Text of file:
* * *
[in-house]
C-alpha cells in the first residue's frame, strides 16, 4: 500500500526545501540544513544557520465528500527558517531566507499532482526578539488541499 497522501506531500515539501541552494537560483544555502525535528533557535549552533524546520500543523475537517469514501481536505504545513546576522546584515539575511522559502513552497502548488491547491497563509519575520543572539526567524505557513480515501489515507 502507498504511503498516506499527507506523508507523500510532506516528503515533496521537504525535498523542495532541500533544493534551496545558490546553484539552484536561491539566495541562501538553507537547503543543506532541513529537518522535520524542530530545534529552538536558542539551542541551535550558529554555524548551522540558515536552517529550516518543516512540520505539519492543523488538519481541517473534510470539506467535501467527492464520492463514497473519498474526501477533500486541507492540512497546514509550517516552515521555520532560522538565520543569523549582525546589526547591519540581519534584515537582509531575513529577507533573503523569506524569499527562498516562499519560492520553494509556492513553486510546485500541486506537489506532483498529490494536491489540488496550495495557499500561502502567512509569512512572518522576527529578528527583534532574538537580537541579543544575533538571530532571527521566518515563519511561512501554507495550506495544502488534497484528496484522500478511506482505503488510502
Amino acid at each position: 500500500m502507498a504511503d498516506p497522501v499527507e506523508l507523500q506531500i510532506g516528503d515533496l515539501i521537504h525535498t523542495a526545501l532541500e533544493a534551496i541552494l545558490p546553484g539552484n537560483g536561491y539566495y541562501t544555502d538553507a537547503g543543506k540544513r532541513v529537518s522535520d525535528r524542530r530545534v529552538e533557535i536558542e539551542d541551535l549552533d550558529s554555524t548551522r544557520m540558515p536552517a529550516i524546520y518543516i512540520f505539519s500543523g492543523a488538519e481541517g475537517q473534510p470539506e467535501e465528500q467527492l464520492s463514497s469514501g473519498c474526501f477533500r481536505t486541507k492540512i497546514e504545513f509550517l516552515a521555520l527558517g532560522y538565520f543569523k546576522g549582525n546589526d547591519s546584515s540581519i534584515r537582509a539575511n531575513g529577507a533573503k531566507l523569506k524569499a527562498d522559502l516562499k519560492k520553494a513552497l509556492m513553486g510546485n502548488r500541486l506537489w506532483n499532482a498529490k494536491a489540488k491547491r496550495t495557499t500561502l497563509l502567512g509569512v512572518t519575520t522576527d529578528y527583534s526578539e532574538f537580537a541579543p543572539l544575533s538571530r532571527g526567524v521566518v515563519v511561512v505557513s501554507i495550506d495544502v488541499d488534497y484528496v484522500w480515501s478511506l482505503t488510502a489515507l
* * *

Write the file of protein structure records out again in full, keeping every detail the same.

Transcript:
[in-house]
C-alpha cells in the first residue's frame, strides 16, 4: 500500500526545501540544513544557520465528500527558517531566507499532482526578539488541499 497522501506531500515539501541552494537560483544555502525535528533557535549552533524546520500543523475537517469514501481536505504545513546576522546584515539575511522559502513552497502548488491547491497563509519575520543572539526567524505557513480515501489515507 502507498504511503498516506499527507506523508507523500510532506516528503515533496521537504525535498523542495532541500533544493534551496545558490546553484539552484536561491539566495541562501538553507537547503543543506532541513529537518522535520524542530530545534529552538536558542539551542541551535550558529554555524548551522540558515536552517529550516518543516512540520505539519492543523488538519481541517473534510470539506467535501467527492464520492463514497473519498474526501477533500486541507492540512497546514509550517516552515521555520532560522538565520543569523549582525546589526547591519540581519534584515537582509531575513529577507533573503523569506524569499527562498516562499519560492520553494509556492513553486510546485500541486506537489506532483498529490494536491489540488496550495495557499500561502502567512509569512512572518522576527529578528527583534532574538537580537541579543544575533538571530532571527521566518515563519511561512501554507495550506495544502488534497484528496484522500478511506482505503488510502
Amino acid at each position: 500500500m502507498a504511503d498516506p497522501v499527507e506523508l507523500q506531500i510532506g516528503d515533496l515539501i521537504h525535498t523542495a526545501l532541500e533544493a534551496i541552494l545558490p546553484g539552484n537560483g536561491y539566495y541562501t544555502d538553507a537547503g543543506k540544513r532541513v529537518s522535520d525535528r524542530r530545534v529552538e533557535i536558542e539551542d541551535l549552533d550558529s554555524t548551522r544557520m540558515p536552517a529550516i524546520y518543516i512540520f505539519s500543523g492543523a488538519e481541517g475537517q473534510p470539506e467535501e465528500q467527492l464520492s463514497s469514501g473519498c474526501f477533500r481536505t486541507k492540512i497546514e504545513f509550517l516552515a521555520l527558517g532560522y538565520f543569523k546576522g549582525n546589526d547591519s546584515s540581519i534584515r537582509a539575511n531575513g529577507a533573503k531566507l523569506k524569499a527562498d522559502l516562499k519560492k520553494a513552497l509556492m513553486g510546485n502548488r500541486l506537489w506532483n499532482a498529490k494536491a489540488k491547491r496550495t495557499t500561502l497563509l502567512g509569512v512572518t519575520t522576527d529578528y527583534s526578539e532574538f537580537a541579543p543572539l544575533s538571530r532571527g526567524v521566518v515563519v511561512v505557513s501554507i495550506d495544502v488541499d488534497y484528496v484522500w480515501s478511506l482505503t488510502a489515507l